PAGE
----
By Suzanne Stempinski, field editor
Remember when good mileage was pushing 5 mpg? And trucks ran down the road flat out, wide open, and fuel economy meant making sure you had just enough left in a tank to get across the next scale before you put on another 50 gallons so you could stuff a few more high-dollar boxes on the back? And putting out smoke didn't mean there was a fire anywhere other than in your belly to make a little more money to bring home.
Well, those days are done.
Trucks run cleaner, leaner and cost a lot more money to buy and maintain. So you can't just run harder; you've got to be spec'ing smarter, because the sweet spot just got a little smaller.
Volvo Trucks North America has introduced a powertrain package for its VN series tractors aimed at reducing fuel consumption. The new XE13 – exceptional efficiency – powertrain package lowers engine rpm at a given vehicle speed, a concept Volvo calls "downspeeding."
The combination of Volvo's I-Shift automated manual transmission and a Volvo engine with modified software, XE13 allows the engine to cruise at just 1,150 rpm at 65 mph – about 200 rpm less than the average truck sold today.
"Historically, we've seen a slow progression toward a lower 'sweet spot,' with the 1,300 to 1,500 rpm range as the current industry standard," Ed Saxman, Volvo Trucks product manager – powertrain, said.
"The engine with the XE13 package has a 'sweet spot' of 1,050 to 1,500 rpm. Customers gain about a 1.5 percent fuel efficiency improvement for every 100 rpm of 'downspeeding,' so fleets that spec XE13 can expect up to a 3 percent improvement when compared to another overdrive transmission in a similar operation."
On a cloudy morning with showers in the forecast, we left the Volvo Powertrain plant in Hagerstown, MD, with two VN670 trucks. One was spec'd with the D13, 425-horsepower engine with the integrated I-Shift transmission and the integrated software (the new XE13 package). The other had a D13, 425-hp engine with a 10-speed manual transmission with Eco-Cruise and mass-based variable torque.
I opted for the first leg in the manual transmission truck, listening to the engine sounds and checking out the scenery. Comfortable, workmanlike, it was a good general-purpose fleet truck that moved smoothly through its paces. Quiet and responsive on fairly flat terrain down Interstate 81. We got down the road around 40 miles and swapped trucks.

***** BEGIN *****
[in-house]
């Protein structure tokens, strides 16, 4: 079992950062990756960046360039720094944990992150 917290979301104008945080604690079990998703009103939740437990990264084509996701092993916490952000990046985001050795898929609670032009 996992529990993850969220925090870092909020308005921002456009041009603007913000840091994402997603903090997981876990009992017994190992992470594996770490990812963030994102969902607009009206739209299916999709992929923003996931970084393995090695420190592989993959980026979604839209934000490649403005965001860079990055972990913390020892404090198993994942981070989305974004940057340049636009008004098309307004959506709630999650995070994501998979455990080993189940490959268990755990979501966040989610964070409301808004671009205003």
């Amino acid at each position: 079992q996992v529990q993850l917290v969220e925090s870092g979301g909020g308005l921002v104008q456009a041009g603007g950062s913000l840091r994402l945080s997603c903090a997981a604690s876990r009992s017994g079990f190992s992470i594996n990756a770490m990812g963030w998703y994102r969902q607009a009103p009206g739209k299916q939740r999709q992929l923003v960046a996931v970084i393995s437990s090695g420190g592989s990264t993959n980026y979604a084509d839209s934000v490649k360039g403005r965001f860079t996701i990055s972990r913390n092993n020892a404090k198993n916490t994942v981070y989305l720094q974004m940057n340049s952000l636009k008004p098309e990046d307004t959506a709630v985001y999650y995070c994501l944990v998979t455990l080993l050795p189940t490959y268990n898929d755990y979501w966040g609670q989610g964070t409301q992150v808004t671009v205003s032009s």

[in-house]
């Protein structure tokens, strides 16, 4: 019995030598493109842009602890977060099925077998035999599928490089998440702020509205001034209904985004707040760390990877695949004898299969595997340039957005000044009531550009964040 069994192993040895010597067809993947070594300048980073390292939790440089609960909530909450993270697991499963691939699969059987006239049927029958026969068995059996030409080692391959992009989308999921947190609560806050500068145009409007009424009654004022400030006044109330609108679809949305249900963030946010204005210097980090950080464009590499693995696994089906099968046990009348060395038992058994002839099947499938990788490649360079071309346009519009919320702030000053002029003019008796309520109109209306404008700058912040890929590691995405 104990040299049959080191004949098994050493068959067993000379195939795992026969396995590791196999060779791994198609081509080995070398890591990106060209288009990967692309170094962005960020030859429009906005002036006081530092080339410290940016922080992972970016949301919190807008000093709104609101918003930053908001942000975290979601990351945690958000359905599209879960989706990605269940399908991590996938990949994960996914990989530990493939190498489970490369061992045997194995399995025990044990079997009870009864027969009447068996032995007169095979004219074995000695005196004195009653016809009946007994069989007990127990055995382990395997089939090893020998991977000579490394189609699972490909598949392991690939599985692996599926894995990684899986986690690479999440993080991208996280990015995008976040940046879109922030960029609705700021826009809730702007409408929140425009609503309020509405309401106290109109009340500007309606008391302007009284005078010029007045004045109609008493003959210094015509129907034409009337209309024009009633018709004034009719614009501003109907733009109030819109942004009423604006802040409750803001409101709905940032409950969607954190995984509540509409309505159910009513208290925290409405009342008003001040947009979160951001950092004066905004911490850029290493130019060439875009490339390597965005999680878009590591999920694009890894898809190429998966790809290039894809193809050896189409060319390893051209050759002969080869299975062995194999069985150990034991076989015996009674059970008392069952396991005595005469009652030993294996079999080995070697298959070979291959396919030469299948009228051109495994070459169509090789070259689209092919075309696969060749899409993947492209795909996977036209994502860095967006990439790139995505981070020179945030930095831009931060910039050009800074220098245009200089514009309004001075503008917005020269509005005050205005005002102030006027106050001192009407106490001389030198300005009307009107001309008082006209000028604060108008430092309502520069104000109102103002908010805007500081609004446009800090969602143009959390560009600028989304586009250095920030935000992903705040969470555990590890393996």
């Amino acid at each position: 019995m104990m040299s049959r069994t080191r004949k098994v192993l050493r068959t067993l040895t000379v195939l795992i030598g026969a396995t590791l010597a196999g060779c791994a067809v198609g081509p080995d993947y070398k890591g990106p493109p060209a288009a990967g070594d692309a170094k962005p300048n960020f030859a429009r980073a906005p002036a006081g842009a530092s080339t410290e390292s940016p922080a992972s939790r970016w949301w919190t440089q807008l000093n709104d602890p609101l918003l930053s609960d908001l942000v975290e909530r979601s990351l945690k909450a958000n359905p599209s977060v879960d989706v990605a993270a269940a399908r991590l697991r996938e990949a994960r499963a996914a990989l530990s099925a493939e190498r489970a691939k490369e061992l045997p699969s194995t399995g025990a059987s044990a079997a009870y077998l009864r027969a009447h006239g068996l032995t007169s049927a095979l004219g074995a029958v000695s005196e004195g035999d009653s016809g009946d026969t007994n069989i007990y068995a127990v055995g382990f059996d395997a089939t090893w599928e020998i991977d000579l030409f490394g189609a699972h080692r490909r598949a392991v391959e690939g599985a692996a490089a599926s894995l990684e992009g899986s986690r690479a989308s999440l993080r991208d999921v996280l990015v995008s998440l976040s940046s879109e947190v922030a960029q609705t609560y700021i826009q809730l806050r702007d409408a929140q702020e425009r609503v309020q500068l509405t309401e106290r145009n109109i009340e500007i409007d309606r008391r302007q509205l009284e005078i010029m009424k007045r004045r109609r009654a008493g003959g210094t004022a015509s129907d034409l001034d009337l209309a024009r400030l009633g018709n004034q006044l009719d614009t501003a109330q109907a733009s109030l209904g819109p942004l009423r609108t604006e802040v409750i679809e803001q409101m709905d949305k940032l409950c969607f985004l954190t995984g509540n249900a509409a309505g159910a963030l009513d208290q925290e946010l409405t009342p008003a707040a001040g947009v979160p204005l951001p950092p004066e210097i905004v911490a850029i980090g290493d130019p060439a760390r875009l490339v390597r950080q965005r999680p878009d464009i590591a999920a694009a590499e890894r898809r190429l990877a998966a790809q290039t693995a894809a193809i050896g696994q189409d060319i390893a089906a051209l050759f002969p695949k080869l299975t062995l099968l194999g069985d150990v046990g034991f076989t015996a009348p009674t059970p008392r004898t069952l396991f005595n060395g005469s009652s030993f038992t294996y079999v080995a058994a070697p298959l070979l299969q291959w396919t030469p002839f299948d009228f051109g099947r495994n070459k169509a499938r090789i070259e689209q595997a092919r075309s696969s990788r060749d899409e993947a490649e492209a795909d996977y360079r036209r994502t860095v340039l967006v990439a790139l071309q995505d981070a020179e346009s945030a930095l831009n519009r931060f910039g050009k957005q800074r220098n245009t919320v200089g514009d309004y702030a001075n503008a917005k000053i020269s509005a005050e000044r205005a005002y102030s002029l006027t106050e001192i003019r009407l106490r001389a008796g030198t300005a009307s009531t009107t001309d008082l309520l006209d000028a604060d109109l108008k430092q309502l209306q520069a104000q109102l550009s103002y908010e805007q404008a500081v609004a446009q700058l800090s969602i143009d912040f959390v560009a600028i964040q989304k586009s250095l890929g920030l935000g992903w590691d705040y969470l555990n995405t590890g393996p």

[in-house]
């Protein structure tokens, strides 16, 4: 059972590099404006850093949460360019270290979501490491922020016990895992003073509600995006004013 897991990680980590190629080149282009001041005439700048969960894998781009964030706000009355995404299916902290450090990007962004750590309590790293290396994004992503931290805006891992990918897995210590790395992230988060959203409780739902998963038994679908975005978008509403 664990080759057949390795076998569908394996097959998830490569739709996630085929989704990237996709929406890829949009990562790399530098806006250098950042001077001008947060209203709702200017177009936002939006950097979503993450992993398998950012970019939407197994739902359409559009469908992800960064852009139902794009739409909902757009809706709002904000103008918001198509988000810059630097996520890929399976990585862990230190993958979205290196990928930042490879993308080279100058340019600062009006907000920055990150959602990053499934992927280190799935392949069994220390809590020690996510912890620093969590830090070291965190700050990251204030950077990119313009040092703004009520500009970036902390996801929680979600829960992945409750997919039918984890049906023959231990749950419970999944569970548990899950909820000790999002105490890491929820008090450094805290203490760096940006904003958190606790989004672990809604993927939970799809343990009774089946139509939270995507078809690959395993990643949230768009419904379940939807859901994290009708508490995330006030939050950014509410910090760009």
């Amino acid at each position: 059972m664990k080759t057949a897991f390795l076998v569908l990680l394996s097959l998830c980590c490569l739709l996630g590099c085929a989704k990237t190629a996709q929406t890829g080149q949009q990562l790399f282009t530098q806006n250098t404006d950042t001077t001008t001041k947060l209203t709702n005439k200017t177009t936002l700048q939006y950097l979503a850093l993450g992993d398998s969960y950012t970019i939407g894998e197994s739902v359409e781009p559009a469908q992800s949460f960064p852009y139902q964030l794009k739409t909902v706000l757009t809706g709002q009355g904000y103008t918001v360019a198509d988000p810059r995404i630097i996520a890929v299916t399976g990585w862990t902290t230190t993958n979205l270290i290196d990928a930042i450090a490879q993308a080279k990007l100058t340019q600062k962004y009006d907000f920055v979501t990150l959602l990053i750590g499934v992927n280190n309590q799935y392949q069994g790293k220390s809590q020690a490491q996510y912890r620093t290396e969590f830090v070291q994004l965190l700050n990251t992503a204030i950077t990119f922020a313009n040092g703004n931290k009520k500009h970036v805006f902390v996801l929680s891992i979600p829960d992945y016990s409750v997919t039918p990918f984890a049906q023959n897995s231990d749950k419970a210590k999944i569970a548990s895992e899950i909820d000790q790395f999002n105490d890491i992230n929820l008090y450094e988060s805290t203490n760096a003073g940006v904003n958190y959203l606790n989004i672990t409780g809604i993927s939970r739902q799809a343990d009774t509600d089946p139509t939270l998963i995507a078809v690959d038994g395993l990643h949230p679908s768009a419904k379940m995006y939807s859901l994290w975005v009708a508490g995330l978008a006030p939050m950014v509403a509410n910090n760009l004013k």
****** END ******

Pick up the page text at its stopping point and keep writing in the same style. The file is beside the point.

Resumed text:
What a difference technology makes. I stepped into the updated, upgraded VN670 and felt the changes immediately; starting with the I-Shift technology. Why would you want to think about grabbing gears when the transmission is smarter than your foot?
Uphill or down, traffic or none, it takes a seasoned driver and allows him or her to focus on everything other than the next shift point. The interior was quieter and more luxurious. As an owner-operator, I'd like this truck.
The visibility was unobstructed; side mirrors were mounted so that I only had to turn my eyes, not my head. Fairings have been redesigned to reduce air drag and the bug deflector has been moved to the middle of the hood.
We made our way down the road – narrow shoulders, a heavy truck traffic lane, a busy day. I tend to leave cruise control off when I'm on unfamiliar road, especially when it's rolling terrain and I don't know what to expect around the next curve. But in order to let the truck do its job, I had to do mine and trust the equipment.
We climbed a grade and I watched the rpms slowly drop. My fingers itched to downshift. I controlled the impulse and listened to the motor. No lugging or chugging; it just hummed along. The shifts were seamless.
The engine brake was so quiet on the downhill side I thought it hadn't engaged so I stepped on the brakes and disengaged the engine retarder. I was wrong. Trust the equipment. It's working.
From Hagerstown to Greensboro, NC, is about 325 miles. We swapped back and forth a couple of times during our six-hour journey to check out the varying terrains and road conditions and how the different trucks responded.
The sprinkles turned to rain, and the terrain changed from fairly flat to rolling to hilly. The scenery was spectacular; the beginnings of fall colors just dusting the leaves.
Ed Saxman and I were so busy talking about the changes in technology that I blew right past our exit. Oh well, a few more miles down the road and I turned around and came back.
Whether I drove or sat in the jump seat, with the XE13 package, I found myself watching the tach, seeing how low the engine would go before shifting – or how high.
I tried to drive for fuel economy, because even pulling stout grades I never had to think about what gear I should be in. According to the numbers provided by Volvo, at 65 mpg, the XE13 package runs at 1,156 rpm, the 10-speed at 1,404 rpm. The difference in fuel economy? If you were getting 7 mpg, with the XE package, a 0.2 mpg improvement is a realistic possibility.
That's fuel in the tank and money in your pocket – if you can trust the equipment and keep your foot out of your own way.
So what's the cost to the buyer? It's a programming option. So if the truck is spec'd for performance, not very much. The tuning software will be available in early December 2011.
I'd climb behind the wheel of this truck again. And next time I won't try to outsmart it (yeah, right).LL